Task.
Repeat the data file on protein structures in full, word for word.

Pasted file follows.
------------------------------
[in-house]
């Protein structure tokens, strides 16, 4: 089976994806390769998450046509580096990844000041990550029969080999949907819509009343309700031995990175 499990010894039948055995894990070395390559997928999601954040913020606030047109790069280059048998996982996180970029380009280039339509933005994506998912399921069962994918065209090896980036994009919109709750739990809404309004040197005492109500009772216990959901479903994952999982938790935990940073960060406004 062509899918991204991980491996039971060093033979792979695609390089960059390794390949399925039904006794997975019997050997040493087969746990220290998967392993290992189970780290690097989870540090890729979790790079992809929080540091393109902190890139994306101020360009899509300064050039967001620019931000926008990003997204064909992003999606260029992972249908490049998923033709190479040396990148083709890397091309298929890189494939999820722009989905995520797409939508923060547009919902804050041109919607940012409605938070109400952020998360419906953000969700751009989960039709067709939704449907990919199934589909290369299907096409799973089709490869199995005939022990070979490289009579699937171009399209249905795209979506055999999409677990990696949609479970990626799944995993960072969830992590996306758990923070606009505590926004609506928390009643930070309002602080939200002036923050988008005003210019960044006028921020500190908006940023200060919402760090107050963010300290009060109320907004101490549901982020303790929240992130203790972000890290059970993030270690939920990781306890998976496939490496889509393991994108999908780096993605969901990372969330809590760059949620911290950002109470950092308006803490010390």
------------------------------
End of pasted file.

[in-house]
């Protein structure tokens, strides 16, 4: 089976994806390769998450046509580096990844000041990550029969080999949907819509009343309700031995990175 499990010894039948055995894990070395390559997928999601954040913020606030047109790069280059048998996982996180970029380009280039339509933005994506998912399921069962994918065209090896980036994009919109709750739990809404309004040197005492109500009772216990959901479903994952999982938790935990940073960060406004 062509899918991204991980491996039971060093033979792979695609390089960059390794390949399925039904006794997975019997050997040493087969746990220290998967392993290992189970780290690097989870540090890729979790790079992809929080540091393109902190890139994306101020360009899509300064050039967001620019931000926008990003997204064909992003999606260029992972249908490049998923033709190479040396990148083709890397091309298929890189494939999820722009989905995520797409939508923060547009919902804050041109919607940012409605938070109400952020998360419906953000969700751009989960039709067709939704449907990919199934589909290369299907096409799973089709490869199995005939022990070979490289009579699937171009399209249905795209979506055999999409677990990696949609479970990626799944995993960072969830992590996306758990923070606009505590926004609506928390009643930070309002602080939200002036923050988008005003210019960044006028921020500190908006940023200060919402760090107050963010300290009060109320907004101490549901982020303790929240992130203790972000890290059970993030270690939920990781306890998976496939490496889509393991994108999908780096993605969901990372969330809590760059949620911290950002109470950092308006803490010390």